I Will Burn My Name Onto It

#BLACKLIVESMATTER

Published on The Body Is Not An Apology

This is the work of Cody Charles; claiming my work does not make me selfish or ego-driven, instead radical and in solidarity with the folk who came before me and have been betrayed by history books and storytellers. Historically, their words have been stolen and reworked without consent. This is the work of Cody Charles. Please discuss, share, and cite properly.

To be a Black artist — a Black writer, a Black singer, a Black intellectual, a Black chef, a Black inventor, a Black sculptor, a Black sound, a Black creator — is to constantly live in a space where your creation can be stolen and monetized for the benefit of others.

Historically, our names have been lost and intentionally erased from books, historical ledgers, and from the imagination of the colonized mind.

White supremacy says that our narrative does not include intellectuals and creators, but instead is a story of inferior people reliant on white supremacists of all kinds — the kind that are well intentioned, the kind that are self-loathing, and the kind that actively demand the heartbeat of status quo.

We are sometimes portrayed as angry, sometimes experienced as hopelessly content — and always as the deserved victim. We are more than what white supremacy say we are, and we must demand that history remembers us as a people fighting for our liberation.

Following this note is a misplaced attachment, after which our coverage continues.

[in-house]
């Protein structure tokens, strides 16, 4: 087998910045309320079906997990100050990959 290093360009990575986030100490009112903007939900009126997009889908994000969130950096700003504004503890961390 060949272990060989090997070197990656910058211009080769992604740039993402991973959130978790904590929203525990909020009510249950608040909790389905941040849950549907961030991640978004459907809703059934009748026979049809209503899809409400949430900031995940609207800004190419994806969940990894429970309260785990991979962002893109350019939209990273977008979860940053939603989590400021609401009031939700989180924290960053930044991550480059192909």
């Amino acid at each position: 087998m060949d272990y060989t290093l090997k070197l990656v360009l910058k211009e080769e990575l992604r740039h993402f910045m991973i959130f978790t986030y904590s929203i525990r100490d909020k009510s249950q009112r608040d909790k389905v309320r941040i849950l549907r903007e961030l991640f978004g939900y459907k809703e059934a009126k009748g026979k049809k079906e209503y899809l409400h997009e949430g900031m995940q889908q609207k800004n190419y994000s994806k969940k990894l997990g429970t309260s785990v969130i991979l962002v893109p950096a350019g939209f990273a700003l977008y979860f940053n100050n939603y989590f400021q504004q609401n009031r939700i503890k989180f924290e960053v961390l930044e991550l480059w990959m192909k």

I will not be silenced. I will not be erased.

“I am an invisible man…I am a man of substance, of flesh and bone, fiber and liquids — and I might even be said to possess a mind. I am invisible, understand, simply because people refuse to see me.” ~Ralph Ellison

This is the work of Cody Charles; claiming my work does not make me selfish or ego-driven, instead radical and in solidarity with the folk who came before me and have been betrayed by history books and storytellers. Historically, their words have been stolen and reworked without consent. This is the work of Cody Charles. Please discuss, share, and cite properly.

To be a Black soul is to inhabit the being of that miller’s daughter, spinning gold from straw for the consumption of someone else, for an entity that chooses to dehumanize us, erase us, while simultaneously feeding from our limped backs. We are given the straw, but no spinning wheel. We have to become magical and otherworldly. We are stuck in a large room with a meaningless task.

Some of us believe that if we produce enough gold, the master will grant us freedom, forgetting that our freedom is in direct opposition to the production of the spun gold. We spend very little time questioning who created the room and why we were placed in it in the first place.

Some of us are spastically trying to find a way out, knowing this foolish attempt will eventually lead to our deaths. Some of us have given up, with straw in one hand and our tears in the other — this is the real meaning of a trap house.

And somehow, the protocol and expectation from white supremacy is that we ask for our liberation in a soft voice, using non-threatening language, and blurting out strategic “thank-yous” and words of affirmation to the folk in power. Other Blacks are content with burning the room down, gold and all — bodies and all. Our words, our creations are fire when used strategically.